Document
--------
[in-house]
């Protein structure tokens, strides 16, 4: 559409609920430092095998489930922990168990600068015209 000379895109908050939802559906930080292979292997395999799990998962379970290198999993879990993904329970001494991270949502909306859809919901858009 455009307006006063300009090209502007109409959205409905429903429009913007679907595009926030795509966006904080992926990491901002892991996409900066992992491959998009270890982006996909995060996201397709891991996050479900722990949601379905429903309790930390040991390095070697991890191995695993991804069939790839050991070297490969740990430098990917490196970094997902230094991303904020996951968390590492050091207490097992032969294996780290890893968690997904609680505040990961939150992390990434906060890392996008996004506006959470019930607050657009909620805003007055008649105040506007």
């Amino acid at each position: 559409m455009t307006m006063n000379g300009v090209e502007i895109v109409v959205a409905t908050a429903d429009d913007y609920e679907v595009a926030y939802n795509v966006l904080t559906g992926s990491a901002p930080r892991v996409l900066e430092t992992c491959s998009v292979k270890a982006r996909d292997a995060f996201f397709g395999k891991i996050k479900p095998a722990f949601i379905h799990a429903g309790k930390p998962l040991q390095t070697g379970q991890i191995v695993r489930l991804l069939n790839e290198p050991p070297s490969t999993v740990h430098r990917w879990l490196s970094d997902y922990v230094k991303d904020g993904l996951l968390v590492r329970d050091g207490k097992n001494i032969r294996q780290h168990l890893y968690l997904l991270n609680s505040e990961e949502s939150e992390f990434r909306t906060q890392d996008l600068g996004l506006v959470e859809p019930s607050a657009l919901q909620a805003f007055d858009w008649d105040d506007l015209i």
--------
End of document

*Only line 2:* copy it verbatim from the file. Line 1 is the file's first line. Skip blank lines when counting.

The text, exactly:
């Protein structure tokens, strides 16, 4: 559409609920430092095998489930922990168990600068015209 000379895109908050939802559906930080292979292997395999799990998962379970290198999993879990993904329970001494991270949502909306859809919901858009 455009307006006063300009090209502007109409959205409905429903429009913007679907595009926030795509966006904080992926990491901002892991996409900066992992491959998009270890982006996909995060996201397709891991996050479900722990949601379905429903309790930390040991390095070697991890191995695993991804069939790839050991070297490969740990430098990917490196970094997902230094991303904020996951968390590492050091207490097992032969294996780290890893968690997904609680505040990961939150992390990434906060890392996008996004506006959470019930607050657009909620805003007055008649105040506007």